There are also additional expenses you’ll need to consider with your roommates, including furniture, groceries, and renters insurance. You will all need to sit down and decide whether you will be handling these expenses individually (such as one person taking on the electric bill while the other handles the cable/Internet bill), or if you plan on splitting everything down the middle.

Save for Those Little Extras

You might plan out every detail with you and your roommates and think all of the bases are covered upfront. However, you’ll need to consider your rainy day fund, as well as other monthly expenses that might have slipped under your radar.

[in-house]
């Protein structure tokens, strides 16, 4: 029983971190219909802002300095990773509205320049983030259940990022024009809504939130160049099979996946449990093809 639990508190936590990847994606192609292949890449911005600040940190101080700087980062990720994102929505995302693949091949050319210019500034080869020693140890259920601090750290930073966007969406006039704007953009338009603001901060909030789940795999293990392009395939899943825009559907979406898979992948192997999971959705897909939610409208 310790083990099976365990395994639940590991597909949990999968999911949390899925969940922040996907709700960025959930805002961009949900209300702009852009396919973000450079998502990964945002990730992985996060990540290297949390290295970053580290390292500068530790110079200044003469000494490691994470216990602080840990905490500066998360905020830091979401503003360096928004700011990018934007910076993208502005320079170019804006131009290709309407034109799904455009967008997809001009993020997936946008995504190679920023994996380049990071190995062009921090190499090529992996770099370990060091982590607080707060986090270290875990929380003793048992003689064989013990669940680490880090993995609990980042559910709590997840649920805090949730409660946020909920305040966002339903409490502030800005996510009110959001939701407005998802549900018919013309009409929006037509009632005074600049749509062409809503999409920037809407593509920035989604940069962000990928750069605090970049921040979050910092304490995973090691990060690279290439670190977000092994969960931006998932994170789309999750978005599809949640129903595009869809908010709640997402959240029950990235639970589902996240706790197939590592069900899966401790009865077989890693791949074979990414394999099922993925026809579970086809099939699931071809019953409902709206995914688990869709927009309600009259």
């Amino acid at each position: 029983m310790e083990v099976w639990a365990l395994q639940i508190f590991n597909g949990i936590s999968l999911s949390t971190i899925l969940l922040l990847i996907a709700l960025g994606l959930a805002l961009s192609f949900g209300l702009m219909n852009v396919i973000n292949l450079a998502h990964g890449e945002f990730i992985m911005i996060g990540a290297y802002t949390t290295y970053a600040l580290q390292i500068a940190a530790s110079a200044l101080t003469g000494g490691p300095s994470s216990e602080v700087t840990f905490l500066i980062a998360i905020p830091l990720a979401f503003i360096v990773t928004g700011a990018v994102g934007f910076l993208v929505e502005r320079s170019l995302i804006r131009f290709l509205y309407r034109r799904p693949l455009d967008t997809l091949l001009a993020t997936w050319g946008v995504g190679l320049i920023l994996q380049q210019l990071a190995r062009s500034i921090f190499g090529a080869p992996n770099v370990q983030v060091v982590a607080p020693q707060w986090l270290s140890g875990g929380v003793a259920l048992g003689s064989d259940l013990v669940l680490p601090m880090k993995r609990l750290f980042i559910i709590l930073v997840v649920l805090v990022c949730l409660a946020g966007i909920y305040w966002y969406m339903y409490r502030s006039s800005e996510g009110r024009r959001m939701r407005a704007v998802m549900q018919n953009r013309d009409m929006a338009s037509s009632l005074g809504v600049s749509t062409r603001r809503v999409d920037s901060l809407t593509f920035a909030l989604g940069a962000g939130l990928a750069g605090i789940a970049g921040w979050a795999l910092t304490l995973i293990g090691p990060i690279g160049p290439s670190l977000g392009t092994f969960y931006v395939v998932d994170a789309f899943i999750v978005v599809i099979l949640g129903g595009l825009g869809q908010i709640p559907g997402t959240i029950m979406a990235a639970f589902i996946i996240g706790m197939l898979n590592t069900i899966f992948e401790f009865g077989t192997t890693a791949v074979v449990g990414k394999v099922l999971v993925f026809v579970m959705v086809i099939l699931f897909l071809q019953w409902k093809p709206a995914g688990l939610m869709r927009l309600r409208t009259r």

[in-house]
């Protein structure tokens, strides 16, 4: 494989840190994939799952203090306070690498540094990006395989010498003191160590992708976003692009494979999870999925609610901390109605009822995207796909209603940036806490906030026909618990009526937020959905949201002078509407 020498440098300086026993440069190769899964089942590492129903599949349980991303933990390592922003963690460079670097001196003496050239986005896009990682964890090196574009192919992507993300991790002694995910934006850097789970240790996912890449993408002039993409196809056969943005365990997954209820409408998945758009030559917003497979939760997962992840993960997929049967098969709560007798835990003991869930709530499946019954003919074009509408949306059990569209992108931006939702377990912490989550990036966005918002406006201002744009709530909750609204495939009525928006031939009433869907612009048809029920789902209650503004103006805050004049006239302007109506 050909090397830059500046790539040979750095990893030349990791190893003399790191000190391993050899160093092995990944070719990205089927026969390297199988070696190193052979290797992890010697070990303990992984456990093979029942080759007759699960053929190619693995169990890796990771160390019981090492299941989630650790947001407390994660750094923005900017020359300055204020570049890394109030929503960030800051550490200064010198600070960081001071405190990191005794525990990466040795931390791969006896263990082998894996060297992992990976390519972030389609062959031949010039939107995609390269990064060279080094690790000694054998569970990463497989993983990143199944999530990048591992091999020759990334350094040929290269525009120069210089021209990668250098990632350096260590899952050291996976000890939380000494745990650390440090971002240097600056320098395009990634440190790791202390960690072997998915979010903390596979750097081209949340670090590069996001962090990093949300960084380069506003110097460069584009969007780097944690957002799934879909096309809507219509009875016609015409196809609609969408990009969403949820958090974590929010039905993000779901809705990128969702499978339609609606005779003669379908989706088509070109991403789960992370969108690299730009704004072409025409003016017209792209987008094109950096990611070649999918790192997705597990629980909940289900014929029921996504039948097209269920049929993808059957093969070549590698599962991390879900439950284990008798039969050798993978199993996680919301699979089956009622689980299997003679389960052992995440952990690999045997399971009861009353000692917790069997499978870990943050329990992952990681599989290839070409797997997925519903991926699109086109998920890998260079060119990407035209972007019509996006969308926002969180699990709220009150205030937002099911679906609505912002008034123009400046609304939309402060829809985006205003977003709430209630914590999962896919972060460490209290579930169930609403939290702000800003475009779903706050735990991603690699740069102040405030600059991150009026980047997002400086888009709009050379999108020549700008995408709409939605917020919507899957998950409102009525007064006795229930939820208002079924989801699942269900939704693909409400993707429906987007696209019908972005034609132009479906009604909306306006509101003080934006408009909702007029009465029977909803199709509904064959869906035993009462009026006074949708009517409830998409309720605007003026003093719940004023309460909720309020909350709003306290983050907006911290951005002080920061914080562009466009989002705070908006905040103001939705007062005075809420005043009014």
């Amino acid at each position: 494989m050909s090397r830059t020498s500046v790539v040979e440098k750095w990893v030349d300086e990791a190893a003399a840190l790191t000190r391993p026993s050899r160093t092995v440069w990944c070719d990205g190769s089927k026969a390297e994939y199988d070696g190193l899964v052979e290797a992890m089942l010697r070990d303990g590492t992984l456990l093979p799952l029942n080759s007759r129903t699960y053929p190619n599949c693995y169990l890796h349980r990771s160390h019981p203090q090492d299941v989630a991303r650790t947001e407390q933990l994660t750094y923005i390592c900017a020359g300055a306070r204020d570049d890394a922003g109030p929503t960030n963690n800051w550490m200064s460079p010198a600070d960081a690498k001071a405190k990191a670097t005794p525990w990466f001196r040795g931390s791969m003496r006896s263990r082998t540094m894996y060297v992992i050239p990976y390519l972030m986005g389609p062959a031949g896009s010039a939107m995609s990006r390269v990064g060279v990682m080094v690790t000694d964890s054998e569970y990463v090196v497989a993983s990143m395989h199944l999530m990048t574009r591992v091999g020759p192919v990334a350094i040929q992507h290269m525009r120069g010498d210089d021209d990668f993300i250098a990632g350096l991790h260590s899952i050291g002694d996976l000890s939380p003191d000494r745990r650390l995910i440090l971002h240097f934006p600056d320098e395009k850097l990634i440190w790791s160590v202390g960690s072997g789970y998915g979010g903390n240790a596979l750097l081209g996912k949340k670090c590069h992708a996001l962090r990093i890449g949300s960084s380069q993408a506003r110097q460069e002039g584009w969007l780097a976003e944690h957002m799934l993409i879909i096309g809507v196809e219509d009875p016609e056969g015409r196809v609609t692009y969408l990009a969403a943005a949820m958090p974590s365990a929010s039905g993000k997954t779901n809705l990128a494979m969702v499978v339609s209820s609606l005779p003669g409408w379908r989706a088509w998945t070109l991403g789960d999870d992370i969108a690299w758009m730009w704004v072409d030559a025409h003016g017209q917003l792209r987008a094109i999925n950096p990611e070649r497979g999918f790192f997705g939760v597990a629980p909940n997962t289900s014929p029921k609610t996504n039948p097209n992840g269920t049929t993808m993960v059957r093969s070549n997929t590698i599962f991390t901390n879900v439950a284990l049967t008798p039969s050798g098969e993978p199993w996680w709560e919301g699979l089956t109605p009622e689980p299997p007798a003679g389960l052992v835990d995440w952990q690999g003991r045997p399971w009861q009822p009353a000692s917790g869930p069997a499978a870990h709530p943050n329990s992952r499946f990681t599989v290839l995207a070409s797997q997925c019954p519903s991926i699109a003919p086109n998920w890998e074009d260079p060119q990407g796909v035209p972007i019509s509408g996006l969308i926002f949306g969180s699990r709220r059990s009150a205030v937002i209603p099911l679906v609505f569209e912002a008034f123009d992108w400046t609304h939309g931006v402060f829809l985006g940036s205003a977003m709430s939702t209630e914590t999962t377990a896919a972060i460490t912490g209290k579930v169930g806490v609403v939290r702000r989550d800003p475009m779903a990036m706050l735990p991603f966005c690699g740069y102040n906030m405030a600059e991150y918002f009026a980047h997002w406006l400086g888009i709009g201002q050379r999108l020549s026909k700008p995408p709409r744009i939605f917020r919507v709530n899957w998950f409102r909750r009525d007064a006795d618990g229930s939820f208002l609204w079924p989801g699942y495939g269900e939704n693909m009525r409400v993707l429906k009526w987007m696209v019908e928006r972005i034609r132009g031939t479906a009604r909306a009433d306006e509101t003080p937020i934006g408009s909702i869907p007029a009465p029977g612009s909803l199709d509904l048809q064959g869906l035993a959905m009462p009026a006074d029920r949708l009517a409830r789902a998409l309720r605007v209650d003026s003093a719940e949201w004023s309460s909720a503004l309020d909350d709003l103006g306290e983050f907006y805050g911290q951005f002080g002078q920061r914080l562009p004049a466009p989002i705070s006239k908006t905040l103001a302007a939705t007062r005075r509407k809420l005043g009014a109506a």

How to Budget for Your First Apartment - Save for Those Little Extras

For instance, do you like going to the gym? You won’t have one on campus anymore, and gym memberships can get pricey, so you might have to reallocate your spending. You also need what I call a “fun fund”– it’s not all work and no play, after all. This budget is for nonessentials like money for dining out with friends, going to the movies, expenditures for various hobbies (gardening, painting, etc.), gifts, shopping, and traveling.

Pin this post:

How to Budget for Your First Apartment

College Apartment Essentials Checklist

Moving out of a dorm and into your first college apartment is a big step– say goodbye to sharing a tiny room! Instead, you’ll share a somewhat larger space with your friends and have more freedom about what goes in the apartment and what you’re allowed to do there.

College Apartment Essentials Checklist